Brigham Young University has long been a focal point for its LGBTQ policies, and in recent months, the attention grew louder as students began to push back against what they see as unfair treatment of queer students.
Schools north of BYU in the Salt Lake Valley, including Salt Lake Community College, tend to boast more accepting spaces and often earn awards from external organizations for LGBTQ-friendly environments. Last October, however, the U.S. Department of Education opened a civil rights investigation into BYU regarding how the school disciplines queer students.
BYU, a private religious school located in Provo, underwent investigation due to Title IX, which protects students from discrimination based on sex, according to the U.S. Department of Education. The department dismissed its investigation on Feb. 8 after finding the school exempt from parts of Title IX due to the religious tenets of BYU’s controlling organization, The Church of Jesus Christ of Latter-day Saints.
Federal investigators were first notified of the complaint after the school made changes to the honor code that removed a section that banned “homosexual behavior,” but later notified students that same-sex couples would still be prohibited on campus.
“Neither the complaint nor OCR’s letter identifies any provision or specific requirement under Title IX that BYU is allegedly violating,” BYU President Kevin Worthen wrote in response in November 2021.
BYU currently does not offer any LGBTQ clubs. However, students and faculty members created a club that is not sponsored by BYU called USGA, an acronym for Understanding Sexuality, Gender, and Allyship.
Carolyn Gassert, USGA president, disagreed with Worthen, saying, “BYU’s policies create fear and loneliness, which in a community that in the outside world is already often ostracized, at BYU, just breeds mental health issues and suicide risk.”
“I hope that there is at least some accountability that comes out of this investigation,” Gassert said. “I don’t expect much, honestly, because of the whole religious exemption aspect of BYU, but it does give me some hope that people at least care about what’s happening at BYU.”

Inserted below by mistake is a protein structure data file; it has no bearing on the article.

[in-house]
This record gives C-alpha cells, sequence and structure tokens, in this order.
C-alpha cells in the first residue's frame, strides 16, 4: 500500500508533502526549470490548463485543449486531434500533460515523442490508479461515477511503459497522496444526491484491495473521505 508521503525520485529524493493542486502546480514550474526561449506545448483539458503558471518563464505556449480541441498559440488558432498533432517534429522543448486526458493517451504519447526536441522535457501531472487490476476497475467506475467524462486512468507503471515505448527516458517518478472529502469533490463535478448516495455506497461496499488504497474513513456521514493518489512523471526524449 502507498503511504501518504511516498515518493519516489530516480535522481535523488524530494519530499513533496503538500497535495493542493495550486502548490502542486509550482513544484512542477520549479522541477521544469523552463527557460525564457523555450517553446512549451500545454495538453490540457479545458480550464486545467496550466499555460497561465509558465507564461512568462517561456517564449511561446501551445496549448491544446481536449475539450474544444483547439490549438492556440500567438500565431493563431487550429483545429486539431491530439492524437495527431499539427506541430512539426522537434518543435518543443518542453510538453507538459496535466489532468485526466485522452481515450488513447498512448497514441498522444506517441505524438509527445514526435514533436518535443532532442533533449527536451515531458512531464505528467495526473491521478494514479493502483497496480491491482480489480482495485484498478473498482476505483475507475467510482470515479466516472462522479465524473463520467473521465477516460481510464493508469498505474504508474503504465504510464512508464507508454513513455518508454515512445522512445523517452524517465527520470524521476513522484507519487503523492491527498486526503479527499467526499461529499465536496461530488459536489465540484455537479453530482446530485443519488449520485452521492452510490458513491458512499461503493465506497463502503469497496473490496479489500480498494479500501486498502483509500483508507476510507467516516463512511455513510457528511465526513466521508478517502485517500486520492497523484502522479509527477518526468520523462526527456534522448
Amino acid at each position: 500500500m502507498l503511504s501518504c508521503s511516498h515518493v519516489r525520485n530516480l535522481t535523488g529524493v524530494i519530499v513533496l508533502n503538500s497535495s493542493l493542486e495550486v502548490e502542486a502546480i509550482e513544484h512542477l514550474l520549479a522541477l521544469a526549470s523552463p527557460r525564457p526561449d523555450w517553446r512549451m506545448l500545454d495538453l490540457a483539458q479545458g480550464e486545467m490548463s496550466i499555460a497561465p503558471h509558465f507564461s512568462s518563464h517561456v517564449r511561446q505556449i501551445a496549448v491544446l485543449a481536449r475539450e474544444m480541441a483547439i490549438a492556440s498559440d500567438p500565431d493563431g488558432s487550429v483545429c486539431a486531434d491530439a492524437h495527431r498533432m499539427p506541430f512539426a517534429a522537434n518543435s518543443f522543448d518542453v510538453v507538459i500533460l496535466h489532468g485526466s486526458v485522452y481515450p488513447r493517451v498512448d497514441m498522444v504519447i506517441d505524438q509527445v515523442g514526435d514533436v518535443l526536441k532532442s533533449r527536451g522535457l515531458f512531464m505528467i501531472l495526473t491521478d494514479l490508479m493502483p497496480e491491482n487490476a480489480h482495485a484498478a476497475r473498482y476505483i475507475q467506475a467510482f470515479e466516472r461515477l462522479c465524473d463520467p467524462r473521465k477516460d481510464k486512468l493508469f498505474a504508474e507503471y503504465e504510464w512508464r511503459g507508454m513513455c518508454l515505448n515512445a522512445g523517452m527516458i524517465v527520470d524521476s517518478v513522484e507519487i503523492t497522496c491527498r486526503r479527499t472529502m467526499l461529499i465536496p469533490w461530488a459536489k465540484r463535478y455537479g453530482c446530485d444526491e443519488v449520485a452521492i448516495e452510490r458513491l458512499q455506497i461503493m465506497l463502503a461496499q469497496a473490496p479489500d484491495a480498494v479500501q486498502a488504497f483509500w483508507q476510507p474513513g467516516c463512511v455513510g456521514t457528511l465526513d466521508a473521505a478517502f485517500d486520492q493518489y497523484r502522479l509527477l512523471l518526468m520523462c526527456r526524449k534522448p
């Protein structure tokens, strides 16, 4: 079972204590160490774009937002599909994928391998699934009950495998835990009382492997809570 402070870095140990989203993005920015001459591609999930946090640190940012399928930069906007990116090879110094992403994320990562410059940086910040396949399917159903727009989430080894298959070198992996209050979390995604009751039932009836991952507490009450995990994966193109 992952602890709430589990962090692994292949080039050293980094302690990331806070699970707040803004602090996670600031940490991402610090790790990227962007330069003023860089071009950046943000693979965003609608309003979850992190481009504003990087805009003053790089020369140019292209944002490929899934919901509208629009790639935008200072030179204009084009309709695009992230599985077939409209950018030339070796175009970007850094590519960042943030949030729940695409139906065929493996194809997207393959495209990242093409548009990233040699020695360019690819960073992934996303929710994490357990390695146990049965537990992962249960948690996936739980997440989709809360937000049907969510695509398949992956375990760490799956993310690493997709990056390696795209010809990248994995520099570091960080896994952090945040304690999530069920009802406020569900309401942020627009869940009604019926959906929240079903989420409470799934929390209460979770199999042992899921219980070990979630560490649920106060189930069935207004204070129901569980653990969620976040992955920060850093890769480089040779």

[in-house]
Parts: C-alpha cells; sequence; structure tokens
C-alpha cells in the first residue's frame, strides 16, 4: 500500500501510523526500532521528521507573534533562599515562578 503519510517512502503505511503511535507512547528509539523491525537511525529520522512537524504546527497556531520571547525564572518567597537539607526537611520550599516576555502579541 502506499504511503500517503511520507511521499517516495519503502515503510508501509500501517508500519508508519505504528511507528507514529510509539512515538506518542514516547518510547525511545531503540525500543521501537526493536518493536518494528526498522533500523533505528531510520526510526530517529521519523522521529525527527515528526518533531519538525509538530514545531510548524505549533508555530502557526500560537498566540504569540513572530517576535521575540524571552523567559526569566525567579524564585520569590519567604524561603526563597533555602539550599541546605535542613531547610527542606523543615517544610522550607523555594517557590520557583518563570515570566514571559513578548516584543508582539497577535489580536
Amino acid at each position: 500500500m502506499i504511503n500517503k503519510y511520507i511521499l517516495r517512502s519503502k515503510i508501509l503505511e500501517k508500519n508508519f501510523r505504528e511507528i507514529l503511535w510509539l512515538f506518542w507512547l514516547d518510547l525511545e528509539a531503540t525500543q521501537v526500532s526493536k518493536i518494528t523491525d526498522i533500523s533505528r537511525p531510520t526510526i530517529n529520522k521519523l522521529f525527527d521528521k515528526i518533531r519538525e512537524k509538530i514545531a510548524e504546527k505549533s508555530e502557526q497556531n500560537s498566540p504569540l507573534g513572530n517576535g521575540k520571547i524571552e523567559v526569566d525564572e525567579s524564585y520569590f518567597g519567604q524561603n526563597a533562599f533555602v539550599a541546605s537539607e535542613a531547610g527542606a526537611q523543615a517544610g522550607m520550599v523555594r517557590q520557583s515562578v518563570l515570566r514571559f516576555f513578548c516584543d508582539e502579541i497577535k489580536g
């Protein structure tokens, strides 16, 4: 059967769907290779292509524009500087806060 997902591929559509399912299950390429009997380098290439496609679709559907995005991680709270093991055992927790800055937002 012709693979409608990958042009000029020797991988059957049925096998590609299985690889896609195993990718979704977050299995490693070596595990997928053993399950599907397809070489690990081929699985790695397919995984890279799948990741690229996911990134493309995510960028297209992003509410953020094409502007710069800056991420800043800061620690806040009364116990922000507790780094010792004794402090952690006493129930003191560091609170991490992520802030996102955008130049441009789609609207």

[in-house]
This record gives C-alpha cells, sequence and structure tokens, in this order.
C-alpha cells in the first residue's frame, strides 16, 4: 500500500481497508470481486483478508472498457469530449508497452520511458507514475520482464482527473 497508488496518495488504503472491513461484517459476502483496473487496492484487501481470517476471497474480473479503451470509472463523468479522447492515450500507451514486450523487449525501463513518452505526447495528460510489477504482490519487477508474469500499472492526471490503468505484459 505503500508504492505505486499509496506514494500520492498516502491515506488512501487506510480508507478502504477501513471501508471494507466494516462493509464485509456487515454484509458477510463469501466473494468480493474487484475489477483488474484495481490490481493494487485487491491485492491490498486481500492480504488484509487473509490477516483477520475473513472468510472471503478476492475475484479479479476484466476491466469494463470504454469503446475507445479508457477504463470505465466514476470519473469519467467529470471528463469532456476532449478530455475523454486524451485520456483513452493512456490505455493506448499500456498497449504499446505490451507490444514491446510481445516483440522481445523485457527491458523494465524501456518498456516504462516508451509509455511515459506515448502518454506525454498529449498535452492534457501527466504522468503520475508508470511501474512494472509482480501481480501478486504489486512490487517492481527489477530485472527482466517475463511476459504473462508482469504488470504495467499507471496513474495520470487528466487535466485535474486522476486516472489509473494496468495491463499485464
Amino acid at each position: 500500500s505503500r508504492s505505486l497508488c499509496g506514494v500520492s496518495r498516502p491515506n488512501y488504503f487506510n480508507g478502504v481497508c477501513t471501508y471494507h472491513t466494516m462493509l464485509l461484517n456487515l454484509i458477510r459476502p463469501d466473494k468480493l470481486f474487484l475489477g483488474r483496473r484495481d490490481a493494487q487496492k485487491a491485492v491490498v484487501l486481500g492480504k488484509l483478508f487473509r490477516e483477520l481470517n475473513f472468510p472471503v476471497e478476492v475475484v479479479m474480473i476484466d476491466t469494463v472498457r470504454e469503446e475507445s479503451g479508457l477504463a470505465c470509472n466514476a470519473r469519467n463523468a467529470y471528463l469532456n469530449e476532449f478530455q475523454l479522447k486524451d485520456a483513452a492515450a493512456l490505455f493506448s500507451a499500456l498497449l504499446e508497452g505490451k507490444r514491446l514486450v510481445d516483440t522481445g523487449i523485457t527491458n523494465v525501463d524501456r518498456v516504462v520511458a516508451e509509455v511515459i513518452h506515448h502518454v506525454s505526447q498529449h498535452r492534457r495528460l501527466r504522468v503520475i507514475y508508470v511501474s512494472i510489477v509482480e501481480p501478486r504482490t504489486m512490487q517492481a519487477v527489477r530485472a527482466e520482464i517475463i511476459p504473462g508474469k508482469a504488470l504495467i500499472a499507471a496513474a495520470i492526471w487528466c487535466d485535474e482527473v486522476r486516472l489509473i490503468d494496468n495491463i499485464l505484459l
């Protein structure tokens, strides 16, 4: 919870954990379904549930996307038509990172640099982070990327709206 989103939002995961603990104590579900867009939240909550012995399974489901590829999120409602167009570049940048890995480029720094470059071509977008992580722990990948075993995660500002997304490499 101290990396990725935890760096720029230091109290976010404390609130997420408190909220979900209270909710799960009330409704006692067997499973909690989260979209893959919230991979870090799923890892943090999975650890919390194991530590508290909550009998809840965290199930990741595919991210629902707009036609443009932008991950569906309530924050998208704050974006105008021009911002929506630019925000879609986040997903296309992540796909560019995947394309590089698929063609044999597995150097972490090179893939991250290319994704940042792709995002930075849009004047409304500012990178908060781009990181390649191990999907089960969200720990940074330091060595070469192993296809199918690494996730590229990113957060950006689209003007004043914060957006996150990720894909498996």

The Campus Pride Index listed BYU in the Shame List in 2019, which entailed the “Absolute Worst Campuses for LGBTQ Youth.”
In contrast, SLCC earned two national awards in 2021 for being the best of the best in LGBTQ-friendly colleges.
“SLCC has made some important steps as far as inclusivity goes. The fact that they have created options to include your pronouns in Canvas is really helpful. Especially when you compare the campus culture here to BYU, there is a lot that SLCC has done,” said Lauren Hamilton-Soulé, president of SLCC’s Queer Student Association.
Hamilton-Soulé said that a lot of people can’t just choose to go to another school, either.
“Growing up, I faced a lot of pressure from my parents to attend BYU,” Hamilton-Soulé said. “I imagine there are a lot of LGBTQ+ students who attend BYU because that’s how they either have financial support from family, or they have scholarships.”
SLCC provides resources, clubs, information and more to LGBTQ students as well as information and resources to LGBTQ allies.
SLCC’s LGBTQ mission statement asserts that the college has a strong initiative to improve the quality of life for LGBTQ and questioning students, faculty, and staff.
“There are a lot of great resources at SLCC, most of which exist because of a lot of hard work and advocacy from the LGBTQ+ (Employee) Committee and the Gender and Sexuality Student Resource Center staff,” said Heather Graham, secretary for the LGBTQ+ Committee. “There is a robust amount of programming for LGBTQ+ students at the GSSRC with movies, workshops, dance, game nights, and support groups. The GSSRC also offers scholarships, menstruation products, community, and a ton more.”